3. Merge the two ordered sub-arrays.
Item *aux;
void mergesortABr(Item a[], Item b[], int ell, int r)
{
int m = (ell+r)/2;
if (r-ell <= 10)
{
insertion(a, ell, r);
return;
}
mergesortABr(b, a, ell, m);
mergesortABr(b, a, m+1, r);
mergeAB(a+ell, b+ell, m-ell+1, b+m+1, r-m);
}
void mergesortAB(Item a[], int ell, int r)
{
int i;
for (i = ell; i <= r; i++)
aux[i] = a[i];
mergesortABr(a, aux, ell, r);
}

6
How much work (time) in worse case? (T(n) – a recurrence)
1. Split or call to insertion(): constant number of steps.
2. Call recursively:
&" n $) &, n -)
T(" $+ + T(" $+
'# 2 %* '" 2 $*

3. Merge together (n steps)

&" n $) &, n -)
T ( n ) = c1 + T(" $+ + T(" $+ + c2 n = cn log? n
'# 2 %* '" 2 $*

Recursion Tree
T(n=2k)=



T(n/2=2k-1)=

T(n/4=2k-2)=

T(n/4=2k-2)=

T(n/2=2k-1)=

T(n/4=2k-2)=

T(n/8=2k-3)=

T(n/16=2k-4)=
.
.
.

T(n/2k=2k-k=1)=

[Don’t generalize from this example. More of these later.]

T(n/4=2k-2)=

7
Practical Issues - Sedgewick 8.2, 8.4, 8.5, 8.6
Stability?
These affect the constants for time and space:
1. Merging wastes time checking whether indices have passed the ends of arrays.
(8.2, aside) Store the two sequences as one bitonic sequence, then have left and right indices
move towards each other.

2. Recursion overhead is wasteful when dealing with small sub-problems.
(8.4) Use a simpler sort when the sub-problem size is below a threshold (“cut-off”).
3. The top-down recursion is only controlling the number of items in the sub-problems at each
level of the recursion tree.
(8.5) Program 8.5 (p. 348) and figure 8.5 (p. 349) demonstrate how to do this bottom-up without
recursion.

Data Stored as Linked Lists - Sedgewick 8.7
Arrays vs. linked lists tradeoffs.
Merge “pattern” applies for linked lists - initialize, neither list exhausted, one list exhausted.
Both top-down and bottom-up mergesorts are very easy to implement.

8
1.D. BINARY SEARCH - “Optimal” Search of an Ordered Table (or “Space”)
Sedgewick 2.6, 12.4
Concept – search ordered table in logarithmic time. Consider table with 2 k −1 slots.
7
23



3

11
44

10
1
5
0
2

2
7

4
11

5

9

13

13

32

84

6
18

8
28

10
37

12
67

( http://ranger.uta.edu/~weems/NOTES2320/binarySearch.c )
int binSearch(int *a,int n,int key)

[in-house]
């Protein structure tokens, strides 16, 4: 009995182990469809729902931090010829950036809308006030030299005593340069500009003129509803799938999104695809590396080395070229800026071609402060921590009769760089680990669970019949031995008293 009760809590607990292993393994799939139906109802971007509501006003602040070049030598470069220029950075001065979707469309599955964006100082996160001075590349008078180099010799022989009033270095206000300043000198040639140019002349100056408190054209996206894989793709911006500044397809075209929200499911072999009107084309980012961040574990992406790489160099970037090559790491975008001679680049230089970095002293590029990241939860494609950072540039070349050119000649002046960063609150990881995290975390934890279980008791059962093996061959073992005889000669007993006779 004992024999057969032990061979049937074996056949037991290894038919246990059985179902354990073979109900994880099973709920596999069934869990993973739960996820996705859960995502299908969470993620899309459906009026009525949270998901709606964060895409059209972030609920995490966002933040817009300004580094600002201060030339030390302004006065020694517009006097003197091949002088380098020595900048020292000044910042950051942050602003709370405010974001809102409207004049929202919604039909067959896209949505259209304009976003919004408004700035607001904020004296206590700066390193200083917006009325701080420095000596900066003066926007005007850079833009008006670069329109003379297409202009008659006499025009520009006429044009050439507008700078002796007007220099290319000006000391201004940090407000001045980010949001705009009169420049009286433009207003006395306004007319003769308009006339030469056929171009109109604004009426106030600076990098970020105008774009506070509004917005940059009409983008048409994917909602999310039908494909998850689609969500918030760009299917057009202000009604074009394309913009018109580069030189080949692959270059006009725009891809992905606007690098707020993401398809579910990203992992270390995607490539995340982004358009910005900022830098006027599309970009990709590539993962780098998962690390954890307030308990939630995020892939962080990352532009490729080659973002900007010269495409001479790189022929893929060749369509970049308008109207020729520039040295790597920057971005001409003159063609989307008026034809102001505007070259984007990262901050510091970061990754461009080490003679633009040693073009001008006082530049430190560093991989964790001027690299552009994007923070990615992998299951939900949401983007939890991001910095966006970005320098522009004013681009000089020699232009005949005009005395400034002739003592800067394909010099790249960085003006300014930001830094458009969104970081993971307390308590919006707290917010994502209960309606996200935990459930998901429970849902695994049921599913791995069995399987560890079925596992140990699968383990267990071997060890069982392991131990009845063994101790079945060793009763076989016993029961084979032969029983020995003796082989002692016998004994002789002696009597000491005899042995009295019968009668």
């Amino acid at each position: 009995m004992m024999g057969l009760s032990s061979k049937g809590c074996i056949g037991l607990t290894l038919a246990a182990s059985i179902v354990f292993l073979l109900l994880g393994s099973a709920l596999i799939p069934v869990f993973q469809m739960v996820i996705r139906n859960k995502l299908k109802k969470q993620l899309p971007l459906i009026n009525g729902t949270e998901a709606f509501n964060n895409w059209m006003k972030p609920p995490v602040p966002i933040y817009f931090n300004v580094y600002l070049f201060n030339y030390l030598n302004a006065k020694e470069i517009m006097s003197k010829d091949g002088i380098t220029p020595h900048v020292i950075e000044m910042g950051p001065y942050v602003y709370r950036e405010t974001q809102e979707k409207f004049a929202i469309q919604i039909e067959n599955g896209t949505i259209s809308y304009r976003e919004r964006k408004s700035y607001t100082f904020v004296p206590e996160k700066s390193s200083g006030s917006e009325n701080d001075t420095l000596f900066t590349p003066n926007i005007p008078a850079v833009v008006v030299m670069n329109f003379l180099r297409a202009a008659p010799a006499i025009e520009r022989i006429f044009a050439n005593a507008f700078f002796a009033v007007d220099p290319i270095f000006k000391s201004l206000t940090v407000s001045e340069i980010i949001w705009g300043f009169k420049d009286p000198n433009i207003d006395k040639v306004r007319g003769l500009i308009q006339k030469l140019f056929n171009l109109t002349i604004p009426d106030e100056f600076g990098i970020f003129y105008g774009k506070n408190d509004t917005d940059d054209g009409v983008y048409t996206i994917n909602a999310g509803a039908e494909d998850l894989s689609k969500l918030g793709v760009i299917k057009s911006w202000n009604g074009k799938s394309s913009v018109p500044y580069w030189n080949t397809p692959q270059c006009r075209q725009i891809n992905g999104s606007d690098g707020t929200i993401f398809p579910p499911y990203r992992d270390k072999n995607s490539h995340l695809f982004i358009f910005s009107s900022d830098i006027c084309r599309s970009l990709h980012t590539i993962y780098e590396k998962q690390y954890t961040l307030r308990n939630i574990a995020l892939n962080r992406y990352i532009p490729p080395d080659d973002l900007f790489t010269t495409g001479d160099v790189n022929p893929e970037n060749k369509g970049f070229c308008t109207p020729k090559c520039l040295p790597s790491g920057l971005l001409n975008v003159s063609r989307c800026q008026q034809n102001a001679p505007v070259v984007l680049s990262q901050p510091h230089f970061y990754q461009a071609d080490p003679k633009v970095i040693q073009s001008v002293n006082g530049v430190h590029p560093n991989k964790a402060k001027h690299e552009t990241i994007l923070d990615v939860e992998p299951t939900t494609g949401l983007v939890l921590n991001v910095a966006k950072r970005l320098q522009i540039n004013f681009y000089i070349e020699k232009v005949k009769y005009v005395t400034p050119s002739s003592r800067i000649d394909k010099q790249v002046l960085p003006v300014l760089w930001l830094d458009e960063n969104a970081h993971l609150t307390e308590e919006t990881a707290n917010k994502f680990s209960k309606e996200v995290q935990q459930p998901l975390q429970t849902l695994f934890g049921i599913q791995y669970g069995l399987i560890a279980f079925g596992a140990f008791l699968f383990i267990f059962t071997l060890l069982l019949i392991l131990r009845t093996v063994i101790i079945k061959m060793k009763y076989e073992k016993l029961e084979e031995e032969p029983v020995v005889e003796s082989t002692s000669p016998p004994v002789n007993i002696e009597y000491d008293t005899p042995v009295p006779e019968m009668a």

// Input: int array a[] with n elements in ascending order.
//
int key to find.
// Output: Returns some subscript of a where key is found.
//
Returns -1 if not found.
// Processing: Binary search.
{
int low,high,mid;
low=0;
high=n-1;
// subscripts between low and high are in search range.
// size of range halves in each iteration.
while (low<=high)
{
mid=(low+high)/2;
if (a[mid]==key)
return mid; // key found
if (a[mid]<key)
low=mid+1;
else
high=mid-1;
}
return (-1); // key does not appear
}

Recursive binary search? (p. 498)
Item search(int ell, int r, Key v)
{ int m = (ell+r)/2;
if (ell > r) return NULLitem;
if eq(v, key(st[m])) return st[m];
if (ell == r) return NULLitem;
if less(v, key(st[m]))
return search(ell, m-1, v);
else return search(m+1, r, v);
}
Item STsearch(Key v)
{ return search(0, N-1, v); }

14
93

9
Multiple occurences of keys ( http://ranger.uta.edu/~weems/NOTES2320/binarySearchRange.c )
Find i such that a[i-1] < key <= a[i]
int binSearchFirst(int *a,int n,int key)
// Input: int array a[] with n elements in ascending order.
//
int key to find.
// Output: Returns subscript of the first a element >= key.
//
Returns n if key>a[n-1].
// Processing: Binary search.
{
int low,high,mid;
low=0;
high=n-1;
// Subscripts between low and high are in search range.
// Size of range halves in each iteration.
// When low>high, low==high+1 and a[high]<key and a[low]>=key.
while (low<=high)
{
mid=(low+high)/2;
if (a[mid]<key)
low=mid+1;
else
high=mid-1;
}
return low;
}

Relationship of low and high on return?
Find i such that a[i] <= key < a[i+1]
int binSearchLast(int *a,int n,int key)
{
// Input: int array a[] with n elements in ascending order.
//
int key to find.
// Output: Returns subscript of the last a element <= key.
//
Returns -1 if key<a[0].
// Processing: Binary search.
int low,high,mid;
low=0;
high=n-1;
// subscripts between low and high are in search range.
// size of range halves in each iteration.
// When low>high, low==high+1 and a[high]<=key and a[low]>key.
while (low<=high)
{
mid=(low+high)/2;
if (a[mid]<=key)
low=mid+1;
else
high=mid-1;
}
return high;
}

Relationship of low and high on return?